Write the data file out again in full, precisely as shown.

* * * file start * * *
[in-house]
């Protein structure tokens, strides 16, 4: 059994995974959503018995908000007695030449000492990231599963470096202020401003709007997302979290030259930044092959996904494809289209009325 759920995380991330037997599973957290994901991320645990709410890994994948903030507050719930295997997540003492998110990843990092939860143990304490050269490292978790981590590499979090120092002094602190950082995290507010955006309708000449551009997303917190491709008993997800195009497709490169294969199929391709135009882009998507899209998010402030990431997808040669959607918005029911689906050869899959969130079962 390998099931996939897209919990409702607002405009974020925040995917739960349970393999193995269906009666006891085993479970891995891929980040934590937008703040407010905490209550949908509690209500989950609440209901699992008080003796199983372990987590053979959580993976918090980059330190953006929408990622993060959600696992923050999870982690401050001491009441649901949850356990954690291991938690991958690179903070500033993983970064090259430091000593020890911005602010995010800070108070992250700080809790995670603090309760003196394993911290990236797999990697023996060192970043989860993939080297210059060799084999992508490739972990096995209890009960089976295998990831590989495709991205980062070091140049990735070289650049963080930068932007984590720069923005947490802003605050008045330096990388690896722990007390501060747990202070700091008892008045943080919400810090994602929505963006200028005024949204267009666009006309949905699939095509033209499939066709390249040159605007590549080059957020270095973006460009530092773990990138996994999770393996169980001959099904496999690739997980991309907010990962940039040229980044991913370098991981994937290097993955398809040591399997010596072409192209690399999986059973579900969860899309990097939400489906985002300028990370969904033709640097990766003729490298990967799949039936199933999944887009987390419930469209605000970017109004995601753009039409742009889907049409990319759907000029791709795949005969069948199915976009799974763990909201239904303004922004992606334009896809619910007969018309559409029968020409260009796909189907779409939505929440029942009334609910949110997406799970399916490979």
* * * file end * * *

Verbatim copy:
[in-house]
């Protein structure tokens, strides 16, 4: 059994995974959503018995908000007695030449000492990231599963470096202020401003709007997302979290030259930044092959996904494809289209009325 759920995380991330037997599973957290994901991320645990709410890994994948903030507050719930295997997540003492998110990843990092939860143990304490050269490292978790981590590499979090120092002094602190950082995290507010955006309708000449551009997303917190491709008993997800195009497709490169294969199929391709135009882009998507899209998010402030990431997808040669959607918005029911689906050869899959969130079962 390998099931996939897209919990409702607002405009974020925040995917739960349970393999193995269906009666006891085993479970891995891929980040934590937008703040407010905490209550949908509690209500989950609440209901699992008080003796199983372990987590053979959580993976918090980059330190953006929408990622993060959600696992923050999870982690401050001491009441649901949850356990954690291991938690991958690179903070500033993983970064090259430091000593020890911005602010995010800070108070992250700080809790995670603090309760003196394993911290990236797999990697023996060192970043989860993939080297210059060799084999992508490739972990096995209890009960089976295998990831590989495709991205980062070091140049990735070289650049963080930068932007984590720069923005947490802003605050008045330096990388690896722990007390501060747990202070700091008892008045943080919400810090994602929505963006200028005024949204267009666009006309949905699939095509033209499939066709390249040159605007590549080059957020270095973006460009530092773990990138996994999770393996169980001959099904496999690739997980991309907010990962940039040229980044991913370098991981994937290097993955398809040591399997010596072409192209690399999986059973579900969860899309990097939400489906985002300028990370969904033709640097990766003729490298990967799949039936199933999944887009987390419930469209605000970017109004995601753009039409742009889907049409990319759907000029791709795949005969069948199915976009799974763990909201239904303004922004992606334009896809619910007969018309559409029968020409260009796909189907779409939505929440029942009334609910949110997406799970399916490979």